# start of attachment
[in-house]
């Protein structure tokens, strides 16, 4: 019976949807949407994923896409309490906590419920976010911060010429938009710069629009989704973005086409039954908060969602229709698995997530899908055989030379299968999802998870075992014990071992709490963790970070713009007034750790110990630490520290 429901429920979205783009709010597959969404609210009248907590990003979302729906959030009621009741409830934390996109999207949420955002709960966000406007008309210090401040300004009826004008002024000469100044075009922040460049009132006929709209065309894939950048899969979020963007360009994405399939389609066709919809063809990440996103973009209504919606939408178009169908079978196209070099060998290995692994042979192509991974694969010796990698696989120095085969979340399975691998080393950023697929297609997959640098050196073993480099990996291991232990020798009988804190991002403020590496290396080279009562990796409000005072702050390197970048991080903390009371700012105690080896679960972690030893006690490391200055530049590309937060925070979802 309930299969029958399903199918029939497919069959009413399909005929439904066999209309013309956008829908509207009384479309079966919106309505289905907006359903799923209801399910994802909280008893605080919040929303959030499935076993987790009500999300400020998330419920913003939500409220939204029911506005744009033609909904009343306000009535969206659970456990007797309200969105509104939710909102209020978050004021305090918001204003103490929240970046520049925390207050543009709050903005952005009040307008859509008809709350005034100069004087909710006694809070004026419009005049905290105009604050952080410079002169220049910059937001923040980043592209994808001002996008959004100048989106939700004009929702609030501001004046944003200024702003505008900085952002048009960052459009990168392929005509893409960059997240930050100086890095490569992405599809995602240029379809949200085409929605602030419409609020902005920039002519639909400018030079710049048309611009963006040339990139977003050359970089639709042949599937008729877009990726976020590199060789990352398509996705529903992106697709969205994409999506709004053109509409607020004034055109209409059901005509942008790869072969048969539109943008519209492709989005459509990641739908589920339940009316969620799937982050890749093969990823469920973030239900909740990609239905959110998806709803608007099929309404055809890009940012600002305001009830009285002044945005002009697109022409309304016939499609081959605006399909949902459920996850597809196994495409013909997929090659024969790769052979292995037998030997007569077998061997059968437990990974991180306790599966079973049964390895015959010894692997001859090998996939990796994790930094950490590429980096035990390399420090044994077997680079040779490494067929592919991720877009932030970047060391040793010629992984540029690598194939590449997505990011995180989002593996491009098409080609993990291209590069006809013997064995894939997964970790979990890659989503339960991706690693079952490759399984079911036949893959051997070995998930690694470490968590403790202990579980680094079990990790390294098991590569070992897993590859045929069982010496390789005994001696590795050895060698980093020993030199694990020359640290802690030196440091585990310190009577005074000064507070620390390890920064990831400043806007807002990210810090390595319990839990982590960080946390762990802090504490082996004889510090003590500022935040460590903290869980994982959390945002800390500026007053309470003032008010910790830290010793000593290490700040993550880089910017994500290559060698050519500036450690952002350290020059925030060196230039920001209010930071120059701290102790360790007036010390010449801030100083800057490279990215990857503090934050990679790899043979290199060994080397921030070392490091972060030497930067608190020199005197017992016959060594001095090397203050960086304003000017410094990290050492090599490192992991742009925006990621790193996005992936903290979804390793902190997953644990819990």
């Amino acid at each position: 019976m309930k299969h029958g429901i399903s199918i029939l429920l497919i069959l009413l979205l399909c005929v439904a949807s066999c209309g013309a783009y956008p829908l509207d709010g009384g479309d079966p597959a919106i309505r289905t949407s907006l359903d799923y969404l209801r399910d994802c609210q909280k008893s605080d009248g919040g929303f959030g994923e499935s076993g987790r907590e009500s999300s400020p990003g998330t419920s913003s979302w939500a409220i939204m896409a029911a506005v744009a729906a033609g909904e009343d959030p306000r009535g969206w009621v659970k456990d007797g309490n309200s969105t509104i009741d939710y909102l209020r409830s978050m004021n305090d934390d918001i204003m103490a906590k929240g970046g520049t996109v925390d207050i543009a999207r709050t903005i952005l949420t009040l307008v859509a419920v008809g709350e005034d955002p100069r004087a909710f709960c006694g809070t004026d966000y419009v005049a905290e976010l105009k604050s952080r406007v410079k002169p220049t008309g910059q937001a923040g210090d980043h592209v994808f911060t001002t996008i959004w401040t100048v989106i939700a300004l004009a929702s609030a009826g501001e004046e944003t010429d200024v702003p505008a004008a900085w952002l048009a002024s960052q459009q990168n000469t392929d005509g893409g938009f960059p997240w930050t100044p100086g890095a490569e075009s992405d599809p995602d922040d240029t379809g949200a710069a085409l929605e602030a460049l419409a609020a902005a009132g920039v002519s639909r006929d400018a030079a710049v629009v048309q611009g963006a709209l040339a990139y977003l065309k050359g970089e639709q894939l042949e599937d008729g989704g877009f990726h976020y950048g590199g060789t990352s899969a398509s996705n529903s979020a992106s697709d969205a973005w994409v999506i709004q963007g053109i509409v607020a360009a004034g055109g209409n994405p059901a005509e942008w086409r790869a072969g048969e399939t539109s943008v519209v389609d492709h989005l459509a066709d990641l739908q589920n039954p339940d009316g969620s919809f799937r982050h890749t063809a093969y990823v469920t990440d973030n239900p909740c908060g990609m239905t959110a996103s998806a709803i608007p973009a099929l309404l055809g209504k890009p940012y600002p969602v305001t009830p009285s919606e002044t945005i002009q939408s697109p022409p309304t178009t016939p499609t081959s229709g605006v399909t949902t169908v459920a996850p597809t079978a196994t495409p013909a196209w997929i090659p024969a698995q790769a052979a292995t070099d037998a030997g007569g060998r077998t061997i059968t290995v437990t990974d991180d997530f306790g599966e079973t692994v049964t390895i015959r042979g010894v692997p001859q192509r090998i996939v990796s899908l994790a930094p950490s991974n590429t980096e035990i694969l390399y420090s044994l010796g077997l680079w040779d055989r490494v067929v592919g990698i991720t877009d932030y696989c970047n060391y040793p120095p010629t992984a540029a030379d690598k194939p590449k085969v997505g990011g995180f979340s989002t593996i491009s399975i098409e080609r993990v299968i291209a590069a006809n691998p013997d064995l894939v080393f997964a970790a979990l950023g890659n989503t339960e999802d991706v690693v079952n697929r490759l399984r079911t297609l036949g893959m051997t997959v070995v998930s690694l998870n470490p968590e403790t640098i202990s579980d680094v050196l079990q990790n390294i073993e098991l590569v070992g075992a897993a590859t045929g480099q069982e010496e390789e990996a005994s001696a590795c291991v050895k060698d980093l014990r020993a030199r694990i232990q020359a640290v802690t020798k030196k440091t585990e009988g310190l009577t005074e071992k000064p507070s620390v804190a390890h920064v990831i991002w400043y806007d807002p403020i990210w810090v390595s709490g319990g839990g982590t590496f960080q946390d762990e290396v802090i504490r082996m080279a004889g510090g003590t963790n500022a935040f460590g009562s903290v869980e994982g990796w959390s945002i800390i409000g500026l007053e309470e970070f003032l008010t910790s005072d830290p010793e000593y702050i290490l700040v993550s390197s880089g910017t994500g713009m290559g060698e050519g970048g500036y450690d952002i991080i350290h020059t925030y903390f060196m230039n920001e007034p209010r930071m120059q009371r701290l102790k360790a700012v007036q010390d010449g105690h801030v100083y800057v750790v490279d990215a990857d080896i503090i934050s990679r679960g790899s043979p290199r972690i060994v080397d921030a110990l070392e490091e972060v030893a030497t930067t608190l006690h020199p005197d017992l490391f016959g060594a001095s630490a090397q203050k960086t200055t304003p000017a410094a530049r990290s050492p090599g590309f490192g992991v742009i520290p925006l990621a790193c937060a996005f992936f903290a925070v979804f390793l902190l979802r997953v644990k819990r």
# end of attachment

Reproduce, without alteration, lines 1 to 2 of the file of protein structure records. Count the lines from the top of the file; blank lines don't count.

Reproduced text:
[in-house]
């Protein structure tokens, strides 16, 4: 019976949807949407994923896409309490906590419920976010911060010429938009710069629009989704973005086409039954908060969602229709698995997530899908055989030379299968999802998870075992014990071992709490963790970070713009007034750790110990630490520290 429901429920979205783009709010597959969404609210009248907590990003979302729906959030009621009741409830934390996109999207949420955002709960966000406007008309210090401040300004009826004008002024000469100044075009922040460049009132006929709209065309894939950048899969979020963007360009994405399939389609066709919809063809990440996103973009209504919606939408178009169908079978196209070099060998290995692994042979192509991974694969010796990698696989120095085969979340399975691998080393950023697929297609997959640098050196073993480099990996291991232990020798009988804190991002403020590496290396080279009562990796409000005072702050390197970048991080903390009371700012105690080896679960972690030893006690490391200055530049590309937060925070979802 309930299969029958399903199918029939497919069959009413399909005929439904066999209309013309956008829908509207009384479309079966919106309505289905907006359903799923209801399910994802909280008893605080919040929303959030499935076993987790009500999300400020998330419920913003939500409220939204029911506005744009033609909904009343306000009535969206659970456990007797309200969105509104939710909102209020978050004021305090918001204003103490929240970046520049925390207050543009709050903005952005009040307008859509008809709350005034100069004087909710006694809070004026419009005049905290105009604050952080410079002169220049910059937001923040980043592209994808001002996008959004100048989106939700004009929702609030501001004046944003200024702003505008900085952002048009960052459009990168392929005509893409960059997240930050100086890095490569992405599809995602240029379809949200085409929605602030419409609020902005920039002519639909400018030079710049048309611009963006040339990139977003050359970089639709042949599937008729877009990726976020590199060789990352398509996705529903992106697709969205994409999506709004053109509409607020004034055109209409059901005509942008790869072969048969539109943008519209492709989005459509990641739908589920339940009316969620799937982050890749093969990823469920973030239900909740990609239905959110998806709803608007099929309404055809890009940012600002305001009830009285002044945005002009697109022409309304016939499609081959605006399909949902459920996850597809196994495409013909997929090659024969790769052979292995037998030997007569077998061997059968437990990974991180306790599966079973049964390895015959010894692997001859090998996939990796994790930094950490590429980096035990390399420090044994077997680079040779490494067929592919991720877009932030970047060391040793010629992984540029690598194939590449997505990011995180989002593996491009098409080609993990291209590069006809013997064995894939997964970790979990890659989503339960991706690693079952490759399984079911036949893959051997070995998930690694470490968590403790202990579980680094079990990790390294098991590569070992897993590859045929069982010496390789005994001696590795050895060698980093020993030199694990020359640290802690030196440091585990310190009577005074000064507070620390390890920064990831400043806007807002990210810090390595319990839990982590960080946390762990802090504490082996004889510090003590500022935040460590903290869980994982959390945002800390500026007053309470003032008010910790830290010793000593290490700040993550880089910017994500290559060698050519500036450690952002350290020059925030060196230039920001209010930071120059701290102790360790007036010390010449801030100083800057490279990215990857503090934050990679790899043979290199060994080397921030070392490091972060030497930067608190020199005197017992016959060594001095090397203050960086304003000017410094990290050492090599490192992991742009925006990621790193996005992936903290979804390793902190997953644990819990």